c. Is there sufficient capacity (facilities and personnel) within the healthcare system for cancer prevention, screening, treatment and palliative care needs? Would there be sufficient capacity if access to care is increased? What are the root causes of incapacities?
2. What provider and system factors affect treatment patterns and quality of cancer care within the current healthcare systems? Examples of such studies include (but are not limited to):
a. What provider and system incentives affect treatment patterns and quality of care, for underserved populations?
b. How does level of reimbursement for cancer prevention, screening, and treatment services affect access to care and outcomes?
c. How does standardization of cancer treatment patterns affect outcomes? What are the benefits of standardization of care?
d. What is the impact of coordination of care and/or having a “medical home” on treatment patterns and outcomes for cancer patients?
e. How do discontinuities or changes in health insurance (i.e., losing and gaining coverage over relatively short periods of time) affect access to care, treatment patterns, and outcomes, and quality of care for individuals with cancer?
3. Explore life course patterns of the entire spectrum of cancer care (from prevention and screening through diagnosis, treatment, survivorship, and supportive/palliative care) by linking diverse data sources for broad patient populations. Examples of such studies include (but are not limited to):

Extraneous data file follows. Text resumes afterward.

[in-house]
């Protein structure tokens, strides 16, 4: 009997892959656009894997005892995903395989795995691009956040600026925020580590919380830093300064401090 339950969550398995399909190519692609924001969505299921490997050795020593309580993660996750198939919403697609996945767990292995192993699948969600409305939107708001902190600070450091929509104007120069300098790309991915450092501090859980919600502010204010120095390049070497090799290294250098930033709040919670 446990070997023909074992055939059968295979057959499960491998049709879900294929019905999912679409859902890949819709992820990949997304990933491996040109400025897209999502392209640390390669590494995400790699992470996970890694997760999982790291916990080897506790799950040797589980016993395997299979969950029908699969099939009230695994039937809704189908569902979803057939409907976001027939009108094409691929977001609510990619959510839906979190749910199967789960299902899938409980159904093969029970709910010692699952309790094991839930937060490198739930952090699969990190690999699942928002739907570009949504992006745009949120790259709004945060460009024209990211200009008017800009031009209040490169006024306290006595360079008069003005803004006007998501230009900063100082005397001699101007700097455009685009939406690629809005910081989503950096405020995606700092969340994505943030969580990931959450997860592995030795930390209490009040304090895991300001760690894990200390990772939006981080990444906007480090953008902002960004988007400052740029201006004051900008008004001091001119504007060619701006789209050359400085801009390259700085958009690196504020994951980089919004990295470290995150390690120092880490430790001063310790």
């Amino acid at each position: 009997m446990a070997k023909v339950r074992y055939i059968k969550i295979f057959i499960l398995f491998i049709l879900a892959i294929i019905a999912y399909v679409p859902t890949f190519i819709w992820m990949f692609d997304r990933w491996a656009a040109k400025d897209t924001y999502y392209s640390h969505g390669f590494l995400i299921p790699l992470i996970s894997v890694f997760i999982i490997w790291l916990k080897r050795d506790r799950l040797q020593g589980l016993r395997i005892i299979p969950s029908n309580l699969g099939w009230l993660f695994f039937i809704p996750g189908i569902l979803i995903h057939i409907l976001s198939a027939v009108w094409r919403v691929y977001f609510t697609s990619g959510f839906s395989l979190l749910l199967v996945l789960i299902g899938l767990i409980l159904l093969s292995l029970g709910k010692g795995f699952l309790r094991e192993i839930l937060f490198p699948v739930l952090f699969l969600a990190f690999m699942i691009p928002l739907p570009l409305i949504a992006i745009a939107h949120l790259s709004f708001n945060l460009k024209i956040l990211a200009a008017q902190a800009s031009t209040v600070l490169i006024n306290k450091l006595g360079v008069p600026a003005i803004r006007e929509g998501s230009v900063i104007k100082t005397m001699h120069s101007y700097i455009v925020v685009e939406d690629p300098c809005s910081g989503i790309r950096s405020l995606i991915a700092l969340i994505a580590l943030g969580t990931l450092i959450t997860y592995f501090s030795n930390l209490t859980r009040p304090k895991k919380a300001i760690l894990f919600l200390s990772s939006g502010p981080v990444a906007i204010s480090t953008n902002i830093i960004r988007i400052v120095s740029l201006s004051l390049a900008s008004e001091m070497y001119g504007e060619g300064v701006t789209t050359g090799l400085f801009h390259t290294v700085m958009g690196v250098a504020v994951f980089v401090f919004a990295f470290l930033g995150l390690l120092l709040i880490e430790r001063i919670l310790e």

a. What factors (such as changes in insurance status, community resources, policy interventions, etc.) are associated with differences in life course patterns throughout the spectrum of cancer care?
b. What prevention, screening, and/or treatment patterns can be demonstrated for broad populations of individuals with cancer by linking diverse sources of existing data?
ELIGIBILITY REQUIREMENTS: Applications may be submitted by not-for-profit institutions located within the United States, its territories and the Commonwealth of Puerto Rico. Independent investigators at all stages of their career are eligible to apply. The usual ACS restriction to investigators within the first six years of their initial independent research appointment does not apply to this area of special interest.
MECHANISM OF SUPPORT and BUDGET:
· Mechanism: This Area of Special Interest will use the Research Scholar Grant mechanism.
· Length of Study: Awards may not exceed a period of 4 years, although it is anticipated that most applications will require no more than two years to complete the research.
· Budget: Awards may not exceed $200,000 per year (direct costs) plus 20% indirect costs.
AWARDS: Awards will be made based on successful competition with all other similar granting mechanisms and the availability of funds.
DEADLINES: The next deadline for this application is October 15, 2013. Applications must be submitted both electronically and with a paper copy as per guidelines on www.cancer.org
For additional information not covered on this announcement, please contact Joseph Cotter by email: Joseph.Cotter@cancer.org